Then you have huge highs in that great fight, been riding that wave ever since really in terms of my career and personal life. I’m enjoying being a dad and spending time when I can, when I’m not training, with my wife and son.
Definitely having a child, becoming a father has given me a lot of perspective on life, zoning in on what is important and what to concentrate on.”
His candour on a sensitive yet overlooked part of his life outside the ropes is refreshing to hear. Boxers often get bad publicity, and in turn generalisations are made, when it comes to how they behave in the public eye and their personal lives.
It’s easy to forget when you’re watching them trade leather up close that they’re human too, even if some are wired differently in certain respects.
One day Chamberlain is viciously vowing to hurt Lawal as their rivalry bubbles quietly under the surface, the next he’s all smiles with his beautifully curious 17-month-old toddler Zion at a media workout. Children indirectly teach humility.
Speaking of Isaac, does Chris dare make a prediction for a fight between divisional contenders he knows both fairly well?
“Hmmm. I’ve shared the ring with both, Isaac was obviously competitive and I’ve done a lot of sparring rounds with Mikael, believe he’s got a new coaching team now. I haven’t sparred him in a long time and he would’ve improved since then, but having spent 12 rounds with Isaac, giving everything I had, I know how tough he is and just think he’ll be a bit too clever and sharp for Lawal.
Y’know, Mikael can really whack. He’s got a great punch on him, can punch with both hands, it’s not just like a big right hand or anything like that – a good left hook as well – he’s a heavy-handed guy, looked calmer and controlled in his last few fights but I fancy Isaac to win. They’re both really good fighters though.”
Interesting answer with a diplomatic finish.
Back to the task at hand as Okolie told me, and everyone within earshot, this fight means more than any before. Not only because it’ll be Chris standing opposite him, but with Shane in the corner knowing his weaknesses both mentally and technically.
On other platforms, McGuigan has said Lawrence needs to be emotionally charged for occasions like this, that alarm bells are ringing in the camp.
New trainer SugarHill Steward wants to refine his fighting style ala Tyson Fury but can he afford to do so and will his charge implement those instructions, given Okolie’s already 37 fights deep into a 12-year career from the amateur ranks to now?
Okolie’s best performances are said to come in the gym, where there’s no crowd or external pressures, while Billam-Smith rises to the occasion when there’s an atmosphere behind him. So how does that whole dynamic impact this fight?
“Yeah, it’s interesting and makes for a good story. Lawrence only just left the gym, one fight under a new trainer, two Brits fighting for one’s world title. I think we’re in a good position because we have four eyes, two good boxing brains that know him very well and can work that to our advantage.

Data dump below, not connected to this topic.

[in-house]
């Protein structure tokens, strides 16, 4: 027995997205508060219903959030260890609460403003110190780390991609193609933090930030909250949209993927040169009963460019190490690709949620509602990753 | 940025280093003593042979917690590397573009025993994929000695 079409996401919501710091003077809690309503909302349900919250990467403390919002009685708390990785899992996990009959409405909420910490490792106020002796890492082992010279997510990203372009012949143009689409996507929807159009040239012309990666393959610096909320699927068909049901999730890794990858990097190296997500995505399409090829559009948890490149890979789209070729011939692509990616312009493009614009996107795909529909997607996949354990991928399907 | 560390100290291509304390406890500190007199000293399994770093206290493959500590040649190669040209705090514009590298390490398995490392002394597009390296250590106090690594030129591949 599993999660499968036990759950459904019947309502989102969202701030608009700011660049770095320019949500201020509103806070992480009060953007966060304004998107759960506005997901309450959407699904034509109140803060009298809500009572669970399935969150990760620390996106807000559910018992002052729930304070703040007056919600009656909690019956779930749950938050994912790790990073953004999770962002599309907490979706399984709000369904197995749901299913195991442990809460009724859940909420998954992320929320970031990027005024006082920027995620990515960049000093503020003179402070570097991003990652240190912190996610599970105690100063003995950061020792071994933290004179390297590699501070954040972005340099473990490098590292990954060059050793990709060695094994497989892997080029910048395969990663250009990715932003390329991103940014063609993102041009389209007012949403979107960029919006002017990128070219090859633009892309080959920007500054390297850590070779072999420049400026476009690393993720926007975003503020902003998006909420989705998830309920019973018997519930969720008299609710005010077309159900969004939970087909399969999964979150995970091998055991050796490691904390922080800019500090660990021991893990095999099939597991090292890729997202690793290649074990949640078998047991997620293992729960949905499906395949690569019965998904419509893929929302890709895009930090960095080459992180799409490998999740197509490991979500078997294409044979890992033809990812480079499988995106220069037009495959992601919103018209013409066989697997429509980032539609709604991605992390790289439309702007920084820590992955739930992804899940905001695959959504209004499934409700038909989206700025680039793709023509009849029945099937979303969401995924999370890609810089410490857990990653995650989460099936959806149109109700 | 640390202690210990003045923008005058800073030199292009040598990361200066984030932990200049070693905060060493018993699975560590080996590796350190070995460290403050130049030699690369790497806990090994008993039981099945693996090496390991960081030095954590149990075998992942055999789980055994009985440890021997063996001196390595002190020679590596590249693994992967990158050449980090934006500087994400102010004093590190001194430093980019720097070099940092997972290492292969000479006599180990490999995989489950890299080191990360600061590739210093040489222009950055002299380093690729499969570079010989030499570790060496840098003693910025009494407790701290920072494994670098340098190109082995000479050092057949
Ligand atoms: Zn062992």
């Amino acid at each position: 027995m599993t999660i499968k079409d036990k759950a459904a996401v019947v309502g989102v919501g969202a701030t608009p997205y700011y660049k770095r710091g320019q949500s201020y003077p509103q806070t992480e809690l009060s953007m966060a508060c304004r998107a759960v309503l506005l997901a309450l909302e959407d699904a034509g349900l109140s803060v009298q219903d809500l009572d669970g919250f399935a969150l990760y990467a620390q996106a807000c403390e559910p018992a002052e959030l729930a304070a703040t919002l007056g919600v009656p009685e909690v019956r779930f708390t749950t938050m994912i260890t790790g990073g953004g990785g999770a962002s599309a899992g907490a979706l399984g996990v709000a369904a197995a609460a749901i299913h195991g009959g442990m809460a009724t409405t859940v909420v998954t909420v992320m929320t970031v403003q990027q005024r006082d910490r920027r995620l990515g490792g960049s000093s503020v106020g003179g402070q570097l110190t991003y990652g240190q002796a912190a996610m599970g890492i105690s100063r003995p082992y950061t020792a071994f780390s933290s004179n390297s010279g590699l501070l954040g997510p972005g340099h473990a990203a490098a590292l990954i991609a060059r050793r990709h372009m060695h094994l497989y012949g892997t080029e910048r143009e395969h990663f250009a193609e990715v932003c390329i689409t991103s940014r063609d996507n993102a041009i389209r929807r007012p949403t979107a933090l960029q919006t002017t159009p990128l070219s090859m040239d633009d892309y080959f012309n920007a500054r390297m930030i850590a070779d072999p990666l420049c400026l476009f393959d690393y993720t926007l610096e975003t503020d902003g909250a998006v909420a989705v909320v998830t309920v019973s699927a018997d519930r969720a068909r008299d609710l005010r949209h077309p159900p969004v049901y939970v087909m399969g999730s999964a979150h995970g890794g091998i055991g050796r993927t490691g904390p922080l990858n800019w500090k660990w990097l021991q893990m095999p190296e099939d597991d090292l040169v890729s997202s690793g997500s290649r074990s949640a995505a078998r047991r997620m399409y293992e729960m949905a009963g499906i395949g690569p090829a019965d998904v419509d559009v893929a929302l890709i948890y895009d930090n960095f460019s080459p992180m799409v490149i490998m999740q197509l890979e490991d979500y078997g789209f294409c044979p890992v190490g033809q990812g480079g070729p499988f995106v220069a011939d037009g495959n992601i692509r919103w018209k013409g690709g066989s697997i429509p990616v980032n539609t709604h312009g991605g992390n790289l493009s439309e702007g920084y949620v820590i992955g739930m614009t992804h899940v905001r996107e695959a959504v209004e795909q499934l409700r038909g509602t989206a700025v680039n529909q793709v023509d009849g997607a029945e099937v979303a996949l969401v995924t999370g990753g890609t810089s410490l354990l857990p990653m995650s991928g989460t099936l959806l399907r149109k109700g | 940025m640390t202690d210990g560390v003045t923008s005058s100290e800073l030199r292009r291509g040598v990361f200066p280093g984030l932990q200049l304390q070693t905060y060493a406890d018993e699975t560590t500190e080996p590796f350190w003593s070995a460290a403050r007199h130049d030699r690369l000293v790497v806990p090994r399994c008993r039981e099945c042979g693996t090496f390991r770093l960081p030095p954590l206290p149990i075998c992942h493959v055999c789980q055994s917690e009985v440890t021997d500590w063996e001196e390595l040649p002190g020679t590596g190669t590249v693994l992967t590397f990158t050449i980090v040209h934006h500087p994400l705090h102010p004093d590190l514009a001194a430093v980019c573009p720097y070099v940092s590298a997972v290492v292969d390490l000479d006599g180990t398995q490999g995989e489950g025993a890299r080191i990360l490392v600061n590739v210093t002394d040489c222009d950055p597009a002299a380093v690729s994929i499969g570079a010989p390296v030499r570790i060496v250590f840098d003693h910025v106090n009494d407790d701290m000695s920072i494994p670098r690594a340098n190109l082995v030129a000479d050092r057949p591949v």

Lawrence is a very tricky fighter – world champion for a reason – never looked close to getting beaten for a reason, always in control even if fights aren’t entertaining, never looked like losing so it’s a difficult fight for sure. He’ll be a lot more improved than the Light win, definitely.
In other recent interviews promoting next month’s fight, Chris has described Okolie’s awkward style as a strength and weakness.
Some critics deemed the world champion overly cautious and hinted that perhaps he doesn’t trust his chin, which would go some way to explaining why he boxes defensively despite such physical gifts, looking to mitigate risk.
As far as taking unnecessary punishment is concerned…
He’s a much different fighter since then, but you travel back seven years and see how decorated Cuban amateur Erislandy Savon stopped Okolie after a rough first-round in the World Series of Boxing tournament:
As far as tactics are concerned, Okolie believes the only way Chris can be successful is if he baits him to engage from long range or gets up against his chest and makes it a firefight. Naturally, the challenger doesn’t subscribe to that view.
“I think he’s never really got hit, so why change a winning formula from his point of view? I’ve never seen him dropped or ever really hurt, he spent years in our gym, he may know something I don’t, maybe there’s a weakness there but that’s for me to find out on fight night and try to unravel that. I can definitely beat him on points, got a high workrate and rack up a lot of rounds too.
My one loss [to Riakporhe, July 2019] was a split decision, I obviously win a lot of rounds and am up on the scorecards in stoppage victories so my style earns me rounds. I could beat him either way, don’t think the only way is by knockout but that will be the plan – it always is.”
Fight card, is as follows
Running order TBC, more bout announcements and information in due course
WBO world cruiserweight championship: Lawrence Okolie (c) vs. Chris Billam-Smith
British cruiserweight championship: Mikael Lawal (c) vs. Isaac Chamberlain
Light-middleweight: Sam Eggington vs. Joe Pigford
English light-middleweight title eliminator: Lee Cutler vs. Stanley Stannard
Women’s lightweight: Karriss Artingstall vs. Jade Taylor
Super-featherweight: Mace Ruegg vs. Dean Doge
Light-heavyweight: Lewis Edmondson vs. Vladimir Belujski
Heavyweight: Tommy Welch vs. TBA
Welterweight: Michael McKinson vs. TBA
Picture source: Getty Images